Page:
Corporation tax – Group relief for ATX-UK

Part 3 of 4

This is the Finance Act 2023 version of this article. It is relevant for candidates sitting the ATX-UK exam in the period 1 June 2024 to 31 March 2025. Candidates sitting ATX-UK after 31 March 2025 should refer to the Finance Act 2024 version of this article (to be published on the ACCA website in 2025).

So far we have reviewed the definitions of a group relief group and a capital gains group and considered some aspects of group planning.

The remaining parts of this article continue to examine the tax planning issues relating to group relief groups. This part looks at associated companies, consortia and the carry back of losses. Throughout this review of tax planning issues, the term ‘losses’ will be used to represent any/all tax attributes that can be surrendered via group relief.

Associated companies

All companies in the group relief group will be associates but so will other companies, including companies where the effective ownership is less than 75%, and companies resident overseas (provided there is control). In addition, companies controlled by the same individual(s) even though they are not in a group with the subject company would also be associated. For example, in the H Ltd group from Part 1 of this article (as set out below), all five companies are associated with each other.

Figure 1: The structure of the H Ltd group of companies


When calculating the number of associated companies to determine the rate of corporation tax, companies need only be associated AT SOME POINT IN THE CURRENT accounting period and not for the whole of the accounting period. Accordingly, when determining the number of associated companies in relation to a company that has just joined a group, it is necessary to include any companies with which it was associated prior to the purchase (but during the same accounting period).

However, when determining the number of associated companies to determine whether corporation tax needs to be paid in instalments, companies must be associated companies ON THE LAST DAY OF THE PRECEDING accounting period. Accordingly, when determining the number of associates in relation to a company that has just joined a group, it is necessary to include only those companies which were associates on that day.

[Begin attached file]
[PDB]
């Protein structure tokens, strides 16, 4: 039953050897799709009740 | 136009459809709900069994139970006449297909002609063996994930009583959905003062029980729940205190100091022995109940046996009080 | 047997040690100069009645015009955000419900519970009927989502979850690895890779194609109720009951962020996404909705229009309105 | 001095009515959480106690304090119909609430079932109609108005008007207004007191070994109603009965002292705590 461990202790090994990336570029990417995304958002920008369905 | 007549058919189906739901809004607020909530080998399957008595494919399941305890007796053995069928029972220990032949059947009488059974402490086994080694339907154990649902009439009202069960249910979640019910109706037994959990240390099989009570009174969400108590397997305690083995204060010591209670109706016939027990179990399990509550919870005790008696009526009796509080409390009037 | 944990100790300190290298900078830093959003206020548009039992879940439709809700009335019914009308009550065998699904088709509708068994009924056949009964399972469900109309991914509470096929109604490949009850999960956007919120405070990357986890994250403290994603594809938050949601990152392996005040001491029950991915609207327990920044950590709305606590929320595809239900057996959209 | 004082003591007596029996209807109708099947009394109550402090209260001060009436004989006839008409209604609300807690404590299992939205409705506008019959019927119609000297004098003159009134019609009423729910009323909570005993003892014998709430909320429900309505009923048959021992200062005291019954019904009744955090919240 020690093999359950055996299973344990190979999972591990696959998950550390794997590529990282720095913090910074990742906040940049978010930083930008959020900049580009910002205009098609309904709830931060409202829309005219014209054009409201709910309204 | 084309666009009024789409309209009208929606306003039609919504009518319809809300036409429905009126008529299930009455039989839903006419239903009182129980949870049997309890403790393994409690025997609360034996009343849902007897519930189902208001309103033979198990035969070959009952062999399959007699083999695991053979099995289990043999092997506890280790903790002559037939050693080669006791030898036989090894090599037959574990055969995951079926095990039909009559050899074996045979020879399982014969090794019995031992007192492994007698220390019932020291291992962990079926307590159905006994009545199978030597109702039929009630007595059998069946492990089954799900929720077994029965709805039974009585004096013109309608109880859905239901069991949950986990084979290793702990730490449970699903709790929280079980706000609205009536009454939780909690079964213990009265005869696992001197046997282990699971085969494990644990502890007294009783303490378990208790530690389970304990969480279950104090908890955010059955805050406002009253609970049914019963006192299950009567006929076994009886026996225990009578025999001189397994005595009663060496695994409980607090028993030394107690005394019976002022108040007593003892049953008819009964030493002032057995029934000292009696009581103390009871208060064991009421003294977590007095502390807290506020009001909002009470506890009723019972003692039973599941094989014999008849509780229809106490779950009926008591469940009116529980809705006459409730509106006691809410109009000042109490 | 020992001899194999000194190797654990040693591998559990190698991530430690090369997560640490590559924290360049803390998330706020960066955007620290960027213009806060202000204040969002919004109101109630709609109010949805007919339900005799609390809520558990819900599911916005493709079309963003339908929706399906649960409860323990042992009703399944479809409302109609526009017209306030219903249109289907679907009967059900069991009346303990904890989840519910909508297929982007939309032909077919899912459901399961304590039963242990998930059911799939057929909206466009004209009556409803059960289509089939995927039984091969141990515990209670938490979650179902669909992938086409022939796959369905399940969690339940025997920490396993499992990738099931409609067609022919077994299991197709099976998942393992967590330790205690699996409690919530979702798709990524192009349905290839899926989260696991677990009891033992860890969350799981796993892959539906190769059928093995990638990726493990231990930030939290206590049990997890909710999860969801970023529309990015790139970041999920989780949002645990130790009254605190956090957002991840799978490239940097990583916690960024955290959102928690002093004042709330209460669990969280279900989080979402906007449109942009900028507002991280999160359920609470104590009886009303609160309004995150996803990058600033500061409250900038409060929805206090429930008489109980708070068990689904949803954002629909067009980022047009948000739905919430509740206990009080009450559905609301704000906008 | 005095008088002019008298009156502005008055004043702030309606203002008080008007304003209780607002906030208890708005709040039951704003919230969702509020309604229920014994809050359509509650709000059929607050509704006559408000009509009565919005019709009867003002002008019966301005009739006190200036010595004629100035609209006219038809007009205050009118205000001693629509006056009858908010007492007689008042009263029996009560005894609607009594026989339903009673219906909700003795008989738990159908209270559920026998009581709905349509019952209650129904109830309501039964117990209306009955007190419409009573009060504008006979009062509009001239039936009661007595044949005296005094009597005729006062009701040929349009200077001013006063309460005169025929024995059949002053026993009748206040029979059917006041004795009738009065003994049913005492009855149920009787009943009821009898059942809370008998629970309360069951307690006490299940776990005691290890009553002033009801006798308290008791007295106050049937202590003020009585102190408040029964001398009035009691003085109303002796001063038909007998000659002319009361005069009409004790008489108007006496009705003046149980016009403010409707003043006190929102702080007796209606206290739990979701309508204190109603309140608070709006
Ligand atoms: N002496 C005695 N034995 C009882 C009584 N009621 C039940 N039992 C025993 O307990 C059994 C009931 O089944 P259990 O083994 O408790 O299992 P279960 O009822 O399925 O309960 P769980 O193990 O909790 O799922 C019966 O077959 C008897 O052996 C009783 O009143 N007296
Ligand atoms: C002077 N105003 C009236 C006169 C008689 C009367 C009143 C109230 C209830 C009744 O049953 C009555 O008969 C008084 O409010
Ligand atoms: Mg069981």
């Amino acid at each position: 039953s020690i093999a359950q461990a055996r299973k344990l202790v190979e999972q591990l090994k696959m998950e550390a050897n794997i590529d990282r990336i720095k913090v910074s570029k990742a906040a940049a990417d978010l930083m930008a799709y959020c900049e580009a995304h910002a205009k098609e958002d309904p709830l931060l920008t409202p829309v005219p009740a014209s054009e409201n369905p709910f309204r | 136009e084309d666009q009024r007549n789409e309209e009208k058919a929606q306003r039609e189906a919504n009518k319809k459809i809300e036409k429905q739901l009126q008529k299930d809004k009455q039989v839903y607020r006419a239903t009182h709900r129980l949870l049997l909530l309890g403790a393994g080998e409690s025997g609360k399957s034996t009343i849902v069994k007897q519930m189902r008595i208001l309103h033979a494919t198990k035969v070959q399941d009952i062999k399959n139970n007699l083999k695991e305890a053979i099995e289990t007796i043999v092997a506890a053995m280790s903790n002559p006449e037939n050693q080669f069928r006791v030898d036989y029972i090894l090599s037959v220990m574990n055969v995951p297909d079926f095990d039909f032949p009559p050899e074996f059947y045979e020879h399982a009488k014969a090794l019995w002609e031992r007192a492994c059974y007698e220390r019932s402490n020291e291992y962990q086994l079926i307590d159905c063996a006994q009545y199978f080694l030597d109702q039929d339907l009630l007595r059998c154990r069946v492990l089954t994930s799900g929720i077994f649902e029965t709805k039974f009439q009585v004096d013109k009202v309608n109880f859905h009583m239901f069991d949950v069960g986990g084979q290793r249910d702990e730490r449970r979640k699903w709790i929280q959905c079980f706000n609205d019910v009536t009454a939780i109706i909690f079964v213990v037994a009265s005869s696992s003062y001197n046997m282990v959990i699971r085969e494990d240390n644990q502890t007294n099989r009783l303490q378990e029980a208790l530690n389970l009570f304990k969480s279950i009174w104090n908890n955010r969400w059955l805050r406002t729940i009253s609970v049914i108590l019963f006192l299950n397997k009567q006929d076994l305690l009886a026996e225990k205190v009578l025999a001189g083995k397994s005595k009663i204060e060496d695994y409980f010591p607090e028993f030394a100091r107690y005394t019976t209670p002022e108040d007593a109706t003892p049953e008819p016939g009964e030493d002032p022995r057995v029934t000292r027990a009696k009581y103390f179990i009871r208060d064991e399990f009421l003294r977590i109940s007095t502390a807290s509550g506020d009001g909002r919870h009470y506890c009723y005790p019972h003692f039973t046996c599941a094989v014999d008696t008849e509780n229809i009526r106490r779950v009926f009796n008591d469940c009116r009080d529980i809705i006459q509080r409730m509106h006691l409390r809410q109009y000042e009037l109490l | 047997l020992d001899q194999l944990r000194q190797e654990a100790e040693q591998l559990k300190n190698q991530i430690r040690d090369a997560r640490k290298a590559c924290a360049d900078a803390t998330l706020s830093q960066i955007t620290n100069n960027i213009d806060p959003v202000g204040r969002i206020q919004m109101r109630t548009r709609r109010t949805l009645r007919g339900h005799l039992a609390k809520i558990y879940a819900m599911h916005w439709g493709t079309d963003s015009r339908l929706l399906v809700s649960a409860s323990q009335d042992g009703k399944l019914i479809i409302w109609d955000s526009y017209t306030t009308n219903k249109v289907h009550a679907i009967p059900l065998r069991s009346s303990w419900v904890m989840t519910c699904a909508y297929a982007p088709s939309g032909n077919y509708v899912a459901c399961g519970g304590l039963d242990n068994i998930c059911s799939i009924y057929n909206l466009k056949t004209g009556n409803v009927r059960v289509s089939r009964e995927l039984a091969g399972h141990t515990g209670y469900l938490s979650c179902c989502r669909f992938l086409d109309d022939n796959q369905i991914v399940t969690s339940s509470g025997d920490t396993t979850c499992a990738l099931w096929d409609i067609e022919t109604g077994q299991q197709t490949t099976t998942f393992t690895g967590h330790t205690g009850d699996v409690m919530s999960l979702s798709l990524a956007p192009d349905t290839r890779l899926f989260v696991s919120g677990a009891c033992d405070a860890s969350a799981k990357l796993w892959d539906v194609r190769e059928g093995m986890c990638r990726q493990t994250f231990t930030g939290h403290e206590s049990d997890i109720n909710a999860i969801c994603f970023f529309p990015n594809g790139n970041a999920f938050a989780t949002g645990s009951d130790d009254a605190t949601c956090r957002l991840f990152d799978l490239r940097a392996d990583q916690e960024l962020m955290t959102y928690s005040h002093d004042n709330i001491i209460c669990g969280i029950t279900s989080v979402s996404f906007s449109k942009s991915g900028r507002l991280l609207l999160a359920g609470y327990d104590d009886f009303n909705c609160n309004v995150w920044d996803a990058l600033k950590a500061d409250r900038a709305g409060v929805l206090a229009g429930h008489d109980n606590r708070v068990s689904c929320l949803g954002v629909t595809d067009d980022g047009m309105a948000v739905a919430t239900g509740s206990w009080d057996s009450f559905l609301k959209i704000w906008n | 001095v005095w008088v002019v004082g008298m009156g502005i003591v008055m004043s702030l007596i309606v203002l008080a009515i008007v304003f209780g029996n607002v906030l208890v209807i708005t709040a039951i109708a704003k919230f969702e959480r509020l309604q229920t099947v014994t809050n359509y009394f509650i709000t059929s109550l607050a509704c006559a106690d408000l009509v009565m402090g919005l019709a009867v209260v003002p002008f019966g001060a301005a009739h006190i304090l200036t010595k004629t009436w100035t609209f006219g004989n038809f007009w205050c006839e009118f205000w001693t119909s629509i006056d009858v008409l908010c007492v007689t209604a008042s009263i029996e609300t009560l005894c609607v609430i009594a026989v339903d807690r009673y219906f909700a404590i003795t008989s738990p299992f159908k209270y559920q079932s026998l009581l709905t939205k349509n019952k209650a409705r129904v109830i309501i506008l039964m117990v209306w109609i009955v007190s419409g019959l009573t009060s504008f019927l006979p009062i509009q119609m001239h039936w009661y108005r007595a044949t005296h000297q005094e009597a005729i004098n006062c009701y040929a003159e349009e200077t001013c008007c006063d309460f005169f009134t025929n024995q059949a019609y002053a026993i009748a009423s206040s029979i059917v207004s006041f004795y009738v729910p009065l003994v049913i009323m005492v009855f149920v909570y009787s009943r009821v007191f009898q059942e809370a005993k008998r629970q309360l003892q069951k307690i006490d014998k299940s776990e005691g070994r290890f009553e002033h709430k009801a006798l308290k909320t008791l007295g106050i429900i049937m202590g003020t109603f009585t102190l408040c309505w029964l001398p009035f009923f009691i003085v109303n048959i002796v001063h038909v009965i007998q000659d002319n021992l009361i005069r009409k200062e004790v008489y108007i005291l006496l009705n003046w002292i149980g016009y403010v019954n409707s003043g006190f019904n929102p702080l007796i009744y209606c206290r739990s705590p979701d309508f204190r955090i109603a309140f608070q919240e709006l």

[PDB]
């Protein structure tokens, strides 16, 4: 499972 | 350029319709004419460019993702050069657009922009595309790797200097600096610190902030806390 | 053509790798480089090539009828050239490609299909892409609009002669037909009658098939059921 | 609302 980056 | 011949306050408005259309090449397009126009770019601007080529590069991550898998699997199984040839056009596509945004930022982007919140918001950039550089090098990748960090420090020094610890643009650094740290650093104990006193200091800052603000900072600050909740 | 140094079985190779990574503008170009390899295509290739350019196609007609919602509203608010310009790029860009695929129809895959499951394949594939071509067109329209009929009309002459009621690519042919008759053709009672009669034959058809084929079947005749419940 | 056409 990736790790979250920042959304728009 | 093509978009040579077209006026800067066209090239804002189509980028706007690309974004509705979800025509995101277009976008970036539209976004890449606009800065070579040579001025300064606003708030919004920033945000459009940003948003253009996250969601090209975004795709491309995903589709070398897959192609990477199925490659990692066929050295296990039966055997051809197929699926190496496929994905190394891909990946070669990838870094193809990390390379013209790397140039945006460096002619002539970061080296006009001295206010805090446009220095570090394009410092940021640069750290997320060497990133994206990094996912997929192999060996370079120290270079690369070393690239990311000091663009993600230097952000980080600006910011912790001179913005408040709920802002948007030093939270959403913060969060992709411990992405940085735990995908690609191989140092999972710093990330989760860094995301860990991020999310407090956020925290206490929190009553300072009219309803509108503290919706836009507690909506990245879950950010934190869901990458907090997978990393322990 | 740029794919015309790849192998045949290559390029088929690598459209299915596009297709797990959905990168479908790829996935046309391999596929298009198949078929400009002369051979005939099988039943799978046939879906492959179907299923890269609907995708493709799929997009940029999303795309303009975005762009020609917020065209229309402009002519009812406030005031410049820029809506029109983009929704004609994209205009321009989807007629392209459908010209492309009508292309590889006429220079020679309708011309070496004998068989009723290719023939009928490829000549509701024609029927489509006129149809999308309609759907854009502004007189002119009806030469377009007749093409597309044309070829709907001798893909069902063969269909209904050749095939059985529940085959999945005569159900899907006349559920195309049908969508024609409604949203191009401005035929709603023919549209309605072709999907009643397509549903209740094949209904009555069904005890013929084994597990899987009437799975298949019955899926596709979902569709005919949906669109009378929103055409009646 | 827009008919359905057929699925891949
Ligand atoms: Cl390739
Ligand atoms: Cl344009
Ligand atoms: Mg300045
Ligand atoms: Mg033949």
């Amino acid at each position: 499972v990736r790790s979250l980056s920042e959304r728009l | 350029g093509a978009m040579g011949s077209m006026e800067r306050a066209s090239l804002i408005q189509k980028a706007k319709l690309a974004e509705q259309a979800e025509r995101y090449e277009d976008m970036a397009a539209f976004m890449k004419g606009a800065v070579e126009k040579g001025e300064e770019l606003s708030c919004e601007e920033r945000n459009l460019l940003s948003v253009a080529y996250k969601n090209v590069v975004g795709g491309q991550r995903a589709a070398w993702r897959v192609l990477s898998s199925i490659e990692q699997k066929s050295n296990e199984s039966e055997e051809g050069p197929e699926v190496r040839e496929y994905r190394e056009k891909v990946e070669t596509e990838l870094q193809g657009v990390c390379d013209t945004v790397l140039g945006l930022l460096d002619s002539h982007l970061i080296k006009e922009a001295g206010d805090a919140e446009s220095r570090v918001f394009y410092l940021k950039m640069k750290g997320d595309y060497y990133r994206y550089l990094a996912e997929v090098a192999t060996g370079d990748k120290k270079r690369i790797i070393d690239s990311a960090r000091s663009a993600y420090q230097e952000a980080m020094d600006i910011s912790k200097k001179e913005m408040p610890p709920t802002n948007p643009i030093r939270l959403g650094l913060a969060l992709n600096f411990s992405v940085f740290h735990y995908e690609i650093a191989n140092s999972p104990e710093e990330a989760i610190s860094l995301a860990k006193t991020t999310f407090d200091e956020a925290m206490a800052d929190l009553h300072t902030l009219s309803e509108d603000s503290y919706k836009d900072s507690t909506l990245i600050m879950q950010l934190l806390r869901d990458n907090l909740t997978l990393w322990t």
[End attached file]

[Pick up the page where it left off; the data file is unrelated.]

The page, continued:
As a general rule, before starting any calculations in the exam, make sure you have considered all of the possible options. When dealing with group loss planning this means thinking about the possible existence of a consortium. In the group above, D Ltd is not a member of the H Ltd group relief group but that does not necessarily mean that H Ltd cannot surrender losses to D Ltd: it depends on who owns the remainder of D Ltd’s share capital. If companies that each own at least 5%, together own at least 15% (such that they, together with H Ltd, own at least 75%), then D Ltd will be a consortium company. H Ltd would then be able to surrender losses to D Ltd up to a maximum of 60% of D Ltd’s profits.

Group relief and the carry back of losses

Once a company has offset trading losses against its total profits of the current accounting period, it can elect to offset any remaining losses against its total profits of the previous 12 months. Unlike group relief, the offset of losses against a company’s own total profits is an all or nothing claim such that, if there are sufficient losses, taxable profits will be reduced to zero. However, group relief can be used to engineer the carry back of a particular amount of losses in order to offset losses at the highest possible rates of tax as set out in Example 2.

In the year ended 31 March 2024, UL Ltd has a trading loss of £75,000 and no other income or gains. In the previous year its taxable profits were £52,500.  UL Ltd has three wholly owned subsidiaries and therefore its upper limit is £62,500 (£250,000/4) and its lower limit is £12,500 (£50,000/4). The other members of its group relief group pay corporation tax at the main rate.

UL Ltd has profits of £40,000 (£52,500 – £12,500) taxed at the marginal rate in the year ended 31 March 2023. In order to relieve its losses against these profits, whilst avoiding relieving any profits taxed at the small profits rate, UL Ltd will need to submit the following claims.

  1. Before submitting a claim to carry back losses to the previous year, UL Ltd should surrender losses to other group companies where they will save tax at the main rate. UL Ltd wants to carry back losses of £40,000 and should therefore surrender losses of £35,000 (£75,000 – £40,000).
  2. UL Ltd should then submit a claim to carry back its remaining losses against the profits of the previous year.

The additional corporation tax saved via the operation of this strategy, as opposed to a surrender of all of the losses to group companies, is £600 (£40,000 x (26.5% – 25%)).


In the exam make sure that you think carefully when identifying the number of associates and whether or not there is the possibility of a consortium.

Note: Corporation tax issues are considered in two further articles:

  • Corporation tax for ATX-UK
  • Corporation tax – Groups and chargeable gains for ATX-UK

Written by a member of the ATX-UK examining team

The comments in this article do not amount to advice on a particular matter and should not be taken as such. No reliance should be placed on the content of this article as the basis of any decision. The authors and ACCA expressly disclaim all liability to any person in respect of any indirect, incidental, consequential or other damages relating to the use of this article.